Winti

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For the Swiss city locally known by this name, see Winterthur.

Winti is an Afro-Surinamese traditional religion that originated in South America and developed in the Dutch Empire; this resulted in the syncretization of the religious beliefs and practices of Akan slaves with Christianity and Indigenous American beliefs.

The foundation of Winti based on three principles: the belief in the supreme creator called Anana Kedyaman Kedyanpon; the belief in a pantheon of spirits called Winti; and the veneration of the ancestors. There is also a belief in Ampuku (also known as Apuku) which are anthropomorphic forest spirits. An Ampuku can possess people (both men and women) and can also pass itself off as another spirit.[1] Ampuku can also be water spirits, and are known in such cases as Watra Ampuku.[2]

Description of Winti[edit]

Winti is described according to C. Wooding (a Winti expert) as:

"...an Afro American religion, within which the belief in personified supernatural beings occupies a central position. These personified supernatural beings can take possession of a human person, switch off their consciousness, as it were, and thereby reveal things concerning the past, present and future as well as cause and/or heal illnesses of a supernatural nature." (C. WOODING, Winti: een Afro Amerikaanse godsdienst in Suriname (Meppel: 1972)

Another Winti expert (H.J.M. Stephen, 1985) describes Winti as:

"...primarily a religion, which means that respect for the divine, worship and prayer are central. In addition, it has a strong magical aspect, which often has been emphasized too one-sidedly and unfairly. Magic involves the influence of earthly events by supernatural means."

History of Winti[edit]

During slavery, members of various West African tribes were brought to Suriname. They came from kingdoms that had certain religious aspects in common, like the belief in a supreme creator God who lives far away from the people, leaving the world to gods or spirits who are less powerful than him, and the belief in an immortal human soul and the related ancestor worship.

After the abolition of slavery in 1863, a ten-year period of economic slavery followed known as 'De Periode van Staatstoezicht' (the period of State Supervision). The period of State Supervison ended in 1873 and was followed by a very long period of mental and cultural slavery. The former slaves and their descendants were forced to convert to Christianity and for nearly 100 years (1874–1971) practicing Winti was forbidden by law. They were also forced to speak Dutch, education in their own language 'Sranan Tongo' was forbidden, and children were not allowed to speak Sranan Tongo in schools.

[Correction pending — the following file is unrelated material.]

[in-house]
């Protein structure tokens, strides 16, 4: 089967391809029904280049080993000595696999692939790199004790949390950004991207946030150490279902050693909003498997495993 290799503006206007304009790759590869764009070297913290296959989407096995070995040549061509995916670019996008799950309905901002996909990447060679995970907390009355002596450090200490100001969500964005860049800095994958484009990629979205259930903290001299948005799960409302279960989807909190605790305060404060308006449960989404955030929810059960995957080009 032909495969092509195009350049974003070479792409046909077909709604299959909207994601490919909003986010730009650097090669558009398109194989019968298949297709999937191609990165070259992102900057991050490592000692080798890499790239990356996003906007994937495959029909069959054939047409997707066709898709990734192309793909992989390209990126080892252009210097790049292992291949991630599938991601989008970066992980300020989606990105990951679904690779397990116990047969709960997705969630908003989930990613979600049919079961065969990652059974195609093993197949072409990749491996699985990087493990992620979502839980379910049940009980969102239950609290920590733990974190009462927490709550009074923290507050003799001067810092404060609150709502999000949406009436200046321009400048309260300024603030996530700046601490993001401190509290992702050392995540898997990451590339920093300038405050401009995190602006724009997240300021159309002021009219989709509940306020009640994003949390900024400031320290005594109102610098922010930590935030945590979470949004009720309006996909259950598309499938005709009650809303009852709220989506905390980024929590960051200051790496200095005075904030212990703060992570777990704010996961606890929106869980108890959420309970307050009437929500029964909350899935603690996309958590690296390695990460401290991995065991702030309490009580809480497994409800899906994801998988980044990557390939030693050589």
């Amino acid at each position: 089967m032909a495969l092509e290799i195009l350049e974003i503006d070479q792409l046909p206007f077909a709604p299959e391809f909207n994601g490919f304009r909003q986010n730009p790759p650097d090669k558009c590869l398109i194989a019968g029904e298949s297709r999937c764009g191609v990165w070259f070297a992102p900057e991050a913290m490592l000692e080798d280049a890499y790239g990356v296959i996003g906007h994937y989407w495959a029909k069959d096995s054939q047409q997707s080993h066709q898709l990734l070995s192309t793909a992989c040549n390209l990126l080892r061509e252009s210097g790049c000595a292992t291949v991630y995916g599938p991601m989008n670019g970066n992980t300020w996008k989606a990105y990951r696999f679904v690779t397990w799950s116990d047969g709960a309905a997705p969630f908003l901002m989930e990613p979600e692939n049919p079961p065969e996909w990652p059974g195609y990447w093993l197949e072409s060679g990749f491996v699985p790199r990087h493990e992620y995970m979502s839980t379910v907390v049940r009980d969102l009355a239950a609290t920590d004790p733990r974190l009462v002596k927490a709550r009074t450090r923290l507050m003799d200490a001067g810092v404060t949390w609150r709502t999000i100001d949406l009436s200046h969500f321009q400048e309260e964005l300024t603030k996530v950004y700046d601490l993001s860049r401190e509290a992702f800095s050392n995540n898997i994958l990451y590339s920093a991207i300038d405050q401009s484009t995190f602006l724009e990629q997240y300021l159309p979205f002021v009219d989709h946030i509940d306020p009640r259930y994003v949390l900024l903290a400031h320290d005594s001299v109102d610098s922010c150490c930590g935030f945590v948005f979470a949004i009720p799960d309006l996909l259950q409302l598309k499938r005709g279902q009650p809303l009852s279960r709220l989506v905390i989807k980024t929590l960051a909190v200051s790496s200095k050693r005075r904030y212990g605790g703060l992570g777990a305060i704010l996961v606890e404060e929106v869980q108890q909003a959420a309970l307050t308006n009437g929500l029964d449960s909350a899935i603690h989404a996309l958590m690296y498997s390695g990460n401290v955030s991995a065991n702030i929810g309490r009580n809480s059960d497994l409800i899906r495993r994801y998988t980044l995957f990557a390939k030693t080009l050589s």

The soul[edit]

It is believed that a human being has three spiritual aspects, the Dyodyo, Kra, and Yorka. Through these aspects human beings are integrated into the supernatural world. The Dyodyo are the supernatural parents who protect their children and may be higher or lower spirits. They received the pure soul, the Kra, from Anana and give that to a child. The Kra and Dyodyo determine your reason and mentality, while the biological parents provide blood and the physical body. Yorka, the other spiritual part, absorbs the life experiences. After the death of the physical body, the Kra goes back to the Dyodyo and the Yorka goes to the realm of the dead.

Pantheons[edit]

There are four Pantheons or groups.

  • 1. The Earth pantheon with the Goron Winti.
  • 2. The Water Pantheon with Watra Winti.
  • 3. The Forest Pantheon with Busi Winti.
  • 4. The Sky Pantheon with Tapu Winti.

Certain groups of maroons also distinguish a fifth pantheon, the realm of the death.

The Earth pantheon[edit]

  • Aisa
  • Loko
  • Leba
  • Fodu
  • Luangu
  • Goron-Ingi

The water pantheon[edit]

  • Watra Ingi
  • Watra Kromanti

The forest pantheon[edit]

  • Busi Ingi
  • Ampuku
  • Kantasi
  • Adumankama

The sky pantheon[edit]

  • Opete or Tata Ananka Yaw
  • Sofia-Bada
  • Awese
  • Aladi
  • Gisri
  • Tando
  • Gebry
  • Adjaini

See also[edit]

References[edit]

  1. ^ Rijksuniversiteit te Utrecht Center for Latin American and Caribbean Studies (1979). Nieuwe West-Indische gids. 53–55. Nijhoff. p. 14. 
  2. ^ Wim Hoogbergen (2008). Out of Slavery: A Surinamese Roots History. LIT Verlag Berlin-Hamburg-Münster. p. 215. ISBN 9783825881122. 
  • Wooding, Ch.J. (1972). Winti: een Afroamerikaanse godsdienst in Suriname; een cultureelhistorische analyse van de religieuze verschijnselen in de Para. Meppel: Krips.
  • Wooding, Ch.J. (1984) Geesten genezen. Ethnopsychiatrie als nieuwe richting binnen de Nederlandse antropologie. Groningen: Konstapel.
  • Stephen, H.J.M. (1983). Winti, Afro-Surinaamse religie en magische rituelen in Suriname en Nederland. Amsterdam: Karnak.
  • Stephen, H.J.M (1986). De macht van de Fodoe-winti: Fodoe-rituelen in de winti-kultus in Suriname en Nederland. Amsterdam: Karnak.
  • Stephen, H.J.M. (1986). Lexicon van de Winti-kultuur. Naar een beter begrip van de Winti-kultuur. Z.pl.: De West.

External links[edit]

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